After graduating, what were your initial steps?
I worked in a nightclub, call centres, banks and made Subway sandwiches. I managed a photography studio and I was a wedding photographer. I tried every job and never felt settled. I got my first creative job at a company called GMAC Film as an online content developer, this entailed creating footage for the company website, social channels and running events. The director of GMAC Film, Beth Armstrong, completely changed my life. Towards the end of my contract at GMAC Film, Beth informed me of a programme she was project managing called FIND Scotland – an initiative to help all-sorts of underrepresented groups get into the TV industry.
My socio-economic background meant that I qualified for the programme and it changed everything. I was invited along to a bootcamp, where myself and others were given a one week course with masterclasses in all aspects of the industry. I was also given £1000 to create a short film with my good friend, Hollyoaks writer David Shields. After this, I was assigned a six-month internship at IWC Media in Glasgow where I worked on Location Location Location and loved it. I’ve worked in television ever since. I don’t think I’d be where I am now if Beth hadn’t seen my potential and pushed me to keep going.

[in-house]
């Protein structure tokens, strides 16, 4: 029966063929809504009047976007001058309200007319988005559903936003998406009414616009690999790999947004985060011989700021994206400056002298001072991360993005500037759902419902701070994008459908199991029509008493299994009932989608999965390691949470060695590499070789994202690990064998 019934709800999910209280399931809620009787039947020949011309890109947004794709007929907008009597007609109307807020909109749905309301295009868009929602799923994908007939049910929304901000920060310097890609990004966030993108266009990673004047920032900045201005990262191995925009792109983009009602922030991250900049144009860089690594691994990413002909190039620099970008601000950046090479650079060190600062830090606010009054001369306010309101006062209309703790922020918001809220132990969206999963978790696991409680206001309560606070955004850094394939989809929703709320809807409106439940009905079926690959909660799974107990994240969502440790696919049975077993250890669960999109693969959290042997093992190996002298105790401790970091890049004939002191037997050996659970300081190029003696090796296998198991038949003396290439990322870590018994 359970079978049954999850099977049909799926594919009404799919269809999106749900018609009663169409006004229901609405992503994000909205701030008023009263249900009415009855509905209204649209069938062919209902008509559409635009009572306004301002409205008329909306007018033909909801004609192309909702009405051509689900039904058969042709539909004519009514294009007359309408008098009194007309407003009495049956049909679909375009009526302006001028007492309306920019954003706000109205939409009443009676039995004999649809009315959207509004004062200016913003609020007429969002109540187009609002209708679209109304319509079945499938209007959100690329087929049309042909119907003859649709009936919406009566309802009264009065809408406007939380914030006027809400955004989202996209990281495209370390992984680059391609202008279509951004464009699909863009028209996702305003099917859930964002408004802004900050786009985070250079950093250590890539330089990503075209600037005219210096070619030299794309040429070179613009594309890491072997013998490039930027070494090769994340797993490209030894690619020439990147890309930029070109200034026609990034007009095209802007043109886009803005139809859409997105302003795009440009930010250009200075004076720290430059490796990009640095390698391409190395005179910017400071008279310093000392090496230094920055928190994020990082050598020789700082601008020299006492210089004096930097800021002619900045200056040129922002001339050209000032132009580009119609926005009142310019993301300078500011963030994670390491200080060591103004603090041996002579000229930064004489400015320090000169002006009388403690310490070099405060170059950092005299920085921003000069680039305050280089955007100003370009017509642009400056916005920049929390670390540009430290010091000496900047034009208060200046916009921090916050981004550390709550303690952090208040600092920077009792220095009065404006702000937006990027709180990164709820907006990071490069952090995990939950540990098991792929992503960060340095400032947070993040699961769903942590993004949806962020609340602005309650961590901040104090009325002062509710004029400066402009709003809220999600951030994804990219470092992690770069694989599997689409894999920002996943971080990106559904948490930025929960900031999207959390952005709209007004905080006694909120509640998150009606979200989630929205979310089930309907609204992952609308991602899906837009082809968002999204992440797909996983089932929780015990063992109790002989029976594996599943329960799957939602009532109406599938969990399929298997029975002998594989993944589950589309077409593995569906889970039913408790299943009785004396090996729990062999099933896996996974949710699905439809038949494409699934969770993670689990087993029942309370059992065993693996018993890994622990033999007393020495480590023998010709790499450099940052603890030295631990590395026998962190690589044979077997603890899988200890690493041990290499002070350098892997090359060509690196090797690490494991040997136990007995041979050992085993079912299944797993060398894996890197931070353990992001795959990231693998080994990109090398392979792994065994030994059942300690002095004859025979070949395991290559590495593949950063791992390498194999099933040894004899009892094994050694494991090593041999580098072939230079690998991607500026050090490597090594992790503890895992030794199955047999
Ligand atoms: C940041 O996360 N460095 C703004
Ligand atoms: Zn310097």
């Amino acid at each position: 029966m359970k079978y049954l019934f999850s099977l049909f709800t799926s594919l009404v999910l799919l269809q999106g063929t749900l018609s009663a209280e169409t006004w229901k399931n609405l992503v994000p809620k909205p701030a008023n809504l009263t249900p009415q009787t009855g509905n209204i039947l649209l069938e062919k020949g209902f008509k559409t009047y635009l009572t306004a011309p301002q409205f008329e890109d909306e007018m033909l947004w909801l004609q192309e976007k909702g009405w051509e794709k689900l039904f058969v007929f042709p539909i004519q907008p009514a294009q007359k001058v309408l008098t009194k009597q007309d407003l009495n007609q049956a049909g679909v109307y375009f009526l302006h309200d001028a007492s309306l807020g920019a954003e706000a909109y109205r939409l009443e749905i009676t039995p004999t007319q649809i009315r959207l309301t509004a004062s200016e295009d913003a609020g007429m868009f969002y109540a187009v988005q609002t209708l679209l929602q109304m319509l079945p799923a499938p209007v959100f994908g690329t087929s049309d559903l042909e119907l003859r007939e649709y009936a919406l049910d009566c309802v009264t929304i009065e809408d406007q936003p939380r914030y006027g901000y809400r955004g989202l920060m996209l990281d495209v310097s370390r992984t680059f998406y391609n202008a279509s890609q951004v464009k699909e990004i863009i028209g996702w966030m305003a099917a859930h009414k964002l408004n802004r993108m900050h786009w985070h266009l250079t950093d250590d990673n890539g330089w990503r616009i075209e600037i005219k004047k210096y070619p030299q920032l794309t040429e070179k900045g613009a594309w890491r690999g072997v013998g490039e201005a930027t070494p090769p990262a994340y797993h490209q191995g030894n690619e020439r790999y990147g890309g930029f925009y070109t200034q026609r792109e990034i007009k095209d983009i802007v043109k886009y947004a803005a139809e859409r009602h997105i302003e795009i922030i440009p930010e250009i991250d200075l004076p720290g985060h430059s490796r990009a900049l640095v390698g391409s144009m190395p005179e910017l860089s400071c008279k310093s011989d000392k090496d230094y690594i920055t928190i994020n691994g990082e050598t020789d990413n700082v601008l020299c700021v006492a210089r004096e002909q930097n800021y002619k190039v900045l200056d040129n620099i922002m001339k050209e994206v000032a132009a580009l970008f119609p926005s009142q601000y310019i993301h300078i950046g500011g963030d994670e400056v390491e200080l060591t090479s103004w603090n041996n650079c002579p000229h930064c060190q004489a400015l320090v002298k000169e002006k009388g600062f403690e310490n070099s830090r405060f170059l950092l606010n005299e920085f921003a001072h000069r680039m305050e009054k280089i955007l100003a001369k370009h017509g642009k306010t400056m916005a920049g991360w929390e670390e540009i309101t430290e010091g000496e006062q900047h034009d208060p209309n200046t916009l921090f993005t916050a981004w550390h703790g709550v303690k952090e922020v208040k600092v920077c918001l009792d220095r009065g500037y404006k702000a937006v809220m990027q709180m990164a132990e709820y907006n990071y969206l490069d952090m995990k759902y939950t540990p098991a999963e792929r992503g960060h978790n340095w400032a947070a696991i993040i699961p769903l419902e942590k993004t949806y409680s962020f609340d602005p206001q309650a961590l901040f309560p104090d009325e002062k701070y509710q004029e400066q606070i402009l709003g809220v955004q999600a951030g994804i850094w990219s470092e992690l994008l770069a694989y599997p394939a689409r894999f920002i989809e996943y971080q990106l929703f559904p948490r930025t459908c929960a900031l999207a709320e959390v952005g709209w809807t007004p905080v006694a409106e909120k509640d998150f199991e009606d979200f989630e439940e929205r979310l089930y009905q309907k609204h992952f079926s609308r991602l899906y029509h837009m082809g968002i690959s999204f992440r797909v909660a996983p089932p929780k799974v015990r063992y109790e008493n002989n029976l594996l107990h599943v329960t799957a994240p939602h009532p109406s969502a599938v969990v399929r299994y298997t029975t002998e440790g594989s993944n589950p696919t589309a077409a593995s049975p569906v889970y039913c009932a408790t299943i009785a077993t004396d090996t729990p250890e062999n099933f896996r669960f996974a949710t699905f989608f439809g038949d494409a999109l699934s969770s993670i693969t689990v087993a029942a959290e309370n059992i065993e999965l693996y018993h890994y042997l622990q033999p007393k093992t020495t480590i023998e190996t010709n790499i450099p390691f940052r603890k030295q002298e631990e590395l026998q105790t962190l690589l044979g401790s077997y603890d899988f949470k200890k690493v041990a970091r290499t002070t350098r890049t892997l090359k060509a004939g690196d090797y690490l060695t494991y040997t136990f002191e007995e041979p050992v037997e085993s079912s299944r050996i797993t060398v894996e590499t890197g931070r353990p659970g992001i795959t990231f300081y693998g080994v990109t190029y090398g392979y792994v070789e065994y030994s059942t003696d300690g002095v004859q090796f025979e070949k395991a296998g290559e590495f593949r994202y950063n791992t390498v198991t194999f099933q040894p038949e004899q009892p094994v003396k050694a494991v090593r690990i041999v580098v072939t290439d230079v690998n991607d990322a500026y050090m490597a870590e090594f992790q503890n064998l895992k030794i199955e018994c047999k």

What made you switch from freelancing to TV production?
Technically I am still freelance, but TV work is a different kind of freelance – it’s PAYE and processed like any other regular wage, so you know which day of the month you’ll be getting paid. Photography was different: I recently had to threaten a magazine with legal action because I did a job for them in January and they didn’t pay me until June and, to be honest, if I hadn’t threatened them, I don’t think they had any intention of paying me at all. This is no way of life, it’s stressful – you end up in debt and having to ‘repay’ yourself. It’s just horrible. I’ll always do photography work as well, but I wouldn’t allow any company to treat me in that way again.